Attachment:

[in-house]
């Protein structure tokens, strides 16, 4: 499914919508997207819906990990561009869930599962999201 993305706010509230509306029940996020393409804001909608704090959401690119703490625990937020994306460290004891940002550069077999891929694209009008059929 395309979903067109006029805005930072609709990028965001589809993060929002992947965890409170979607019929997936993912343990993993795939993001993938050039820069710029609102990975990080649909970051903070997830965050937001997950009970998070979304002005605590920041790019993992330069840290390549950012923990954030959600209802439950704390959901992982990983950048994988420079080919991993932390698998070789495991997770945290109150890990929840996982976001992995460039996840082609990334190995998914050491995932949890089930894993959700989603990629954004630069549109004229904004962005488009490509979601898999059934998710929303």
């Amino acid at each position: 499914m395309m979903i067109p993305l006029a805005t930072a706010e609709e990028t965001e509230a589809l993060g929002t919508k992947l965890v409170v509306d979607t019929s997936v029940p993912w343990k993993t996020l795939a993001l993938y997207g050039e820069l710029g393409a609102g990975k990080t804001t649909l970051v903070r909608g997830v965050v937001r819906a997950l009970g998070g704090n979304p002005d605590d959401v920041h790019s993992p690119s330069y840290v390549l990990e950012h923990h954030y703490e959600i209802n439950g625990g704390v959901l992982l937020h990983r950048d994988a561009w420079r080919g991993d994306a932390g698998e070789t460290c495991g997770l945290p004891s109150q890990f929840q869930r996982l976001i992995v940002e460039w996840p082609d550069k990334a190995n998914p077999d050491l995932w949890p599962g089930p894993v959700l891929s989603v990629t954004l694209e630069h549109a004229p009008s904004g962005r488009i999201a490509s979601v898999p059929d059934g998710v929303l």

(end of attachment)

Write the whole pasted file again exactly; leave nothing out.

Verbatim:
[in-house]
């Protein structure tokens, strides 16, 4: 499914919508997207819906990990561009869930599962999201 993305706010509230509306029940996020393409804001909608704090959401690119703490625990937020994306460290004891940002550069077999891929694209009008059929 395309979903067109006029805005930072609709990028965001589809993060929002992947965890409170979607019929997936993912343990993993795939993001993938050039820069710029609102990975990080649909970051903070997830965050937001997950009970998070979304002005605590920041790019993992330069840290390549950012923990954030959600209802439950704390959901992982990983950048994988420079080919991993932390698998070789495991997770945290109150890990929840996982976001992995460039996840082609990334190995998914050491995932949890089930894993959700989603990629954004630069549109004229904004962005488009490509979601898999059934998710929303």
């Amino acid at each position: 499914m395309m979903i067109p993305l006029a805005t930072a706010e609709e990028t965001e509230a589809l993060g929002t919508k992947l965890v409170v509306d979607t019929s997936v029940p993912w343990k993993t996020l795939a993001l993938y997207g050039e820069l710029g393409a609102g990975k990080t804001t649909l970051v903070r909608g997830v965050v937001r819906a997950l009970g998070g704090n979304p002005d605590d959401v920041h790019s993992p690119s330069y840290v390549l990990e950012h923990h954030y703490e959600i209802n439950g625990g704390v959901l992982l937020h990983r950048d994988a561009w420079r080919g991993d994306a932390g698998e070789t460290c495991g997770l945290p004891s109150q890990f929840q869930r996982l976001i992995v940002e460039w996840p082609d550069k990334a190995n998914p077999d050491l995932w949890p599962g089930p894993v959700l891929s989603v990629t954004l694209e630069h549109a004229p009008s904004g962005r488009i999201a490509s979601v898999p059929d059934g998710v929303l």